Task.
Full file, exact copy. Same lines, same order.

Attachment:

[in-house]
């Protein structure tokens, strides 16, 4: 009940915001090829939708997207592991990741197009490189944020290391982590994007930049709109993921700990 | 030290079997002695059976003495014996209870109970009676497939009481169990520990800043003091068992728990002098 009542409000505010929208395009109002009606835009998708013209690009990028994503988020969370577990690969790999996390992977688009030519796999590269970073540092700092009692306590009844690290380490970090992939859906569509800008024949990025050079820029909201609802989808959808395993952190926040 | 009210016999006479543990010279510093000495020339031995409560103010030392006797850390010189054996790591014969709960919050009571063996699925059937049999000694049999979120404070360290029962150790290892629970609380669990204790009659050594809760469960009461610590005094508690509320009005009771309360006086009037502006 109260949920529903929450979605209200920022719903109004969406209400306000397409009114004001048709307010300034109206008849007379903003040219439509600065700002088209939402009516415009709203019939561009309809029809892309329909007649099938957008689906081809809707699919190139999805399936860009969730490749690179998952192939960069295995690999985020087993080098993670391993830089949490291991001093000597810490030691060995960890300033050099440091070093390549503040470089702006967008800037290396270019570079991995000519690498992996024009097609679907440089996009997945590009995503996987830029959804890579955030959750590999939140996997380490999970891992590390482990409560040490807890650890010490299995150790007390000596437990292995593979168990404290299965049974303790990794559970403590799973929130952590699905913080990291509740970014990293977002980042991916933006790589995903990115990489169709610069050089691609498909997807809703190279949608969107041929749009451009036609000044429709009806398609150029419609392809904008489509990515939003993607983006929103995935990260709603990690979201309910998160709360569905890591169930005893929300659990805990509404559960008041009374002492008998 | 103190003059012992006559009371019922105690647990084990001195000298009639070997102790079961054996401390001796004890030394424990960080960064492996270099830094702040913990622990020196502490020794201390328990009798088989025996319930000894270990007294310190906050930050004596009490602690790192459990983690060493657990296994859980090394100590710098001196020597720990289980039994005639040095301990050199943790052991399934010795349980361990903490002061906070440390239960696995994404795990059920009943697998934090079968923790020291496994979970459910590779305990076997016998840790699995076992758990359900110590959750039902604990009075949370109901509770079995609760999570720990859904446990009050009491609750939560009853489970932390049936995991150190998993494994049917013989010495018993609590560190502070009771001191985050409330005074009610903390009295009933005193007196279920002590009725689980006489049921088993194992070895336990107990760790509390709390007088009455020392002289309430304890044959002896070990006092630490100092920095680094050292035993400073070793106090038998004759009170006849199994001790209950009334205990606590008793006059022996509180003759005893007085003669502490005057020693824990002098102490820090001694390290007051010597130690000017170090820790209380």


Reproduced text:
[in-house]
């Protein structure tokens, strides 16, 4: 009940915001090829939708997207592991990741197009490189944020290391982590994007930049709109993921700990 | 030290079997002695059976003495014996209870109970009676497939009481169990520990800043003091068992728990002098 009542409000505010929208395009109002009606835009998708013209690009990028994503988020969370577990690969790999996390992977688009030519796999590269970073540092700092009692306590009844690290380490970090992939859906569509800008024949990025050079820029909201609802989808959808395993952190926040 | 009210016999006479543990010279510093000495020339031995409560103010030392006797850390010189054996790591014969709960919050009571063996699925059937049999000694049999979120404070360290029962150790290892629970609380669990204790009659050594809760469960009461610590005094508690509320009005009771309360006086009037502006 109260949920529903929450979605209200920022719903109004969406209400306000397409009114004001048709307010300034109206008849007379903003040219439509600065700002088209939402009516415009709203019939561009309809029809892309329909007649099938957008689906081809809707699919190139999805399936860009969730490749690179998952192939960069295995690999985020087993080098993670391993830089949490291991001093000597810490030691060995960890300033050099440091070093390549503040470089702006967008800037290396270019570079991995000519690498992996024009097609679907440089996009997945590009995503996987830029959804890579955030959750590999939140996997380490999970891992590390482990409560040490807890650890010490299995150790007390000596437990292995593979168990404290299965049974303790990794559970403590799973929130952590699905913080990291509740970014990293977002980042991916933006790589995903990115990489169709610069050089691609498909997807809703190279949608969107041929749009451009036609000044429709009806398609150029419609392809904008489509990515939003993607983006929103995935990260709603990690979201309910998160709360569905890591169930005893929300659990805990509404559960008041009374002492008998 | 103190003059012992006559009371019922105690647990084990001195000298009639070997102790079961054996401390001796004890030394424990960080960064492996270099830094702040913990622990020196502490020794201390328990009798088989025996319930000894270990007294310190906050930050004596009490602690790192459990983690060493657990296994859980090394100590710098001196020597720990289980039994005639040095301990050199943790052991399934010795349980361990903490002061906070440390239960696995994404795990059920009943697998934090079968923790020291496994979970459910590779305990076997016998840790699995076992758990359900110590959750039902604990009075949370109901509770079995609760999570720990859904446990009050009491609750939560009853489970932390049936995991150190998993494994049917013989010495018993609590560190502070009771001191985050409330005074009610903390009295009933005193007196279920002590009725689980006489049921088993194992070895336990107990760790509390709390007088009455020392002289309430304890044959002896070990006092630490100092920095680094050292035993400073070793106090038998004759009170006849199994001790209950009334205990606590008793006059022996509180003759005893007085003669502490005057020693824990002098102490820090001694390290007051010597130690000017170090820790209380």